The Nubian Queen of Egypt
(cir. 1398 BCE to 1338 BCE)
(cir. 1398 BCE to 1338 BCE)
Artistic bust created circa 1355 BCE, renders Queen Tiye (Taia, Tiy, and Tiyi) the matriarch of the Amarna Dynasty, also referred to as: Lady of The Two Lands; Hereditary Princess; Great of Praises; Sweet of Love; King’s Wife; Great King’s Wife; Great King's Spouse; King’s Wife, His Beloved; Mistress of Upper and Lower Egypt; Mistress of the Two Lands). This head bust of Queen Tiye, full view below, was escavated from the Medinet el-Gurob region. The Hathor-Isis (double-plumed feather) crown below was said by one antiquities commentator to have been added later in antiquity.
Fragmentary bust of Queen Tiye, New Kingdom,
cir. 1355 BCE (Located at the Altes Museum, Berlin, German
[Ägyptisches Museum collection] )
Image: KMT, Ancient Egyptian, wall relief of Hathor and Isis blessing Nefertari.
Located inside the smaller Abu Simbel temple, 230 km southeast of Aswan,
near the border of Egypt with Sudan. Also the site of two temples
of Ramesses II (1279 - 1213 BCE).
Queen Tiye's father was Yuya, the commander of the Chariotry, God's Father and High Priest of Min from Akhmin in Upper Kemet. Her mother was Thuya (Tuya, Tjuyu, Thuyu, Singer of Hathor), Chief of the Entertainers of Amun and Min. According to "The Complete Practical Encyclopedia of Archaeology," Thuya may have also been descendent of Ahmose-Nefertari of the 18th dynasty. Queen Tiye's parents were buried in the Valley of the Kings (tomb KV46). Her brother was Amen, Second Priest of Amun in Karnak.
Bust of Queen Tiye's father Yuya
Bust of Queen Tiye's father Thuya
Green steatite statue of Queen Tiye in the Louvre (France)
(N 2312, E 25493). Photo by Keith Schengili-Roberts
The ancient Egyptian (Kemet) ruler Pharaoh Amenhotep III was so captivated by Queen Tiye's wisdom and beauty that he defied customs and made her his Great Royal Spouse during the second year of his reign. The commentators note that her counsel was relied upon greatly by Pharaoh Amenhotep III, in both national military and political matters. According to some Amarna letters, Queen Tiye was indeed an influential lady at court and acquired independent wealth owned separate from the wealth of the royal house.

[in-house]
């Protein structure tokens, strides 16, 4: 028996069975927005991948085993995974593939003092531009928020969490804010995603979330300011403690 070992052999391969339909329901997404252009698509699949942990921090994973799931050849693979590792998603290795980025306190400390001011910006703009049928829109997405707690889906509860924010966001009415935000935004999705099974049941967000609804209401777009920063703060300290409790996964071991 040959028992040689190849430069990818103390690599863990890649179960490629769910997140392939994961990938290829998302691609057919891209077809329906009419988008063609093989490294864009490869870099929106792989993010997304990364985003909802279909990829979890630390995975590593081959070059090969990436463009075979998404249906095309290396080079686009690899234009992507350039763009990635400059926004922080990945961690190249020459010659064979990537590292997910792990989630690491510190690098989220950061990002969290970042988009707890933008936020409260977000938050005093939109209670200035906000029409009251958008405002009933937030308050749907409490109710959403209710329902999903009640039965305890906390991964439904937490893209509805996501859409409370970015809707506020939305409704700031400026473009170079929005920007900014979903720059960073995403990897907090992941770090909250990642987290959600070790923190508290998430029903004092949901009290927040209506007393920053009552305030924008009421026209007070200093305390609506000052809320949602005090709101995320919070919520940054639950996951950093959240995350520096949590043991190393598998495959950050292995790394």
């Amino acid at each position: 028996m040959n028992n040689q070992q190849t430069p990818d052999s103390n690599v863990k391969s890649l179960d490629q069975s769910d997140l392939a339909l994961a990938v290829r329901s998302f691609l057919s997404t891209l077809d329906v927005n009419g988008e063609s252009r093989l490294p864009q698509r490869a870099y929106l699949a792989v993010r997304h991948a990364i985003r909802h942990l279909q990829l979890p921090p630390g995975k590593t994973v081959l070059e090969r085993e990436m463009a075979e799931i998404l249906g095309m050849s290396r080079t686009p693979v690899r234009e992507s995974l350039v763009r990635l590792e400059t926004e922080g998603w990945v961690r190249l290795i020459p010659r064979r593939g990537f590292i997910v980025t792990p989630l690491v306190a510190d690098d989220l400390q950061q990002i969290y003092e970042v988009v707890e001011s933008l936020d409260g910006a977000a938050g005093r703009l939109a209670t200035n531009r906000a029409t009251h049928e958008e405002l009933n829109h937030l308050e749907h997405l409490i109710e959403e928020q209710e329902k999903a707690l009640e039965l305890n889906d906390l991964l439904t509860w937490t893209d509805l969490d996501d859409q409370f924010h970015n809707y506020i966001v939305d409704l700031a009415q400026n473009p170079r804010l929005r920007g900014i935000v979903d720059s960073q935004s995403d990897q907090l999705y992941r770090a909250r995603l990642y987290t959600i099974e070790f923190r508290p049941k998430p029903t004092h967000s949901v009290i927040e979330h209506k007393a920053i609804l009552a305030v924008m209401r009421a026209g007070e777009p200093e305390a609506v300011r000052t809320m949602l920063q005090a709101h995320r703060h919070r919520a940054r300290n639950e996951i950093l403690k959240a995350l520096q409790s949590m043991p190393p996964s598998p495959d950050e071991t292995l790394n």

12-foot colossus (statue) of Queen Tiye discovered in 2008. Made of quartzite, this royal statuary was originally attached to a 50-foot statute that included a seated Pharaoh Amenhotep III.
Pharaoh Akhenaten (Amenhotep IV) was one of the many children born to Queen Tiye and Pharaoh Amenhotep III. Others children were Sitamun, Henuttaneb, Nebetiah, Isis, and Thutmosis. After Pharaoh Akhenaten became ruler and married Nefertiti, his royal administration instituted some of the most significant religious reforms during the dynastic history of ancient Egypt, which includes the "One God" concept. Queen Mother Tiye, however, continued her role as royal advisor. Pharaoh Tutankhamun (King Tut) is the grandson of Queen Tiye and in Sedeinga, Nubia, a temple was dedicated to honor her works.
Map of ancient Upper, Middle, and Lower Egypt; Upper Nubia, Lower Nubia regions.
|Map of Lower, Middle and Upper Egypt. Kmt Kemet Nubia. Em Hotep Ptah Memphis (Public Domain) .|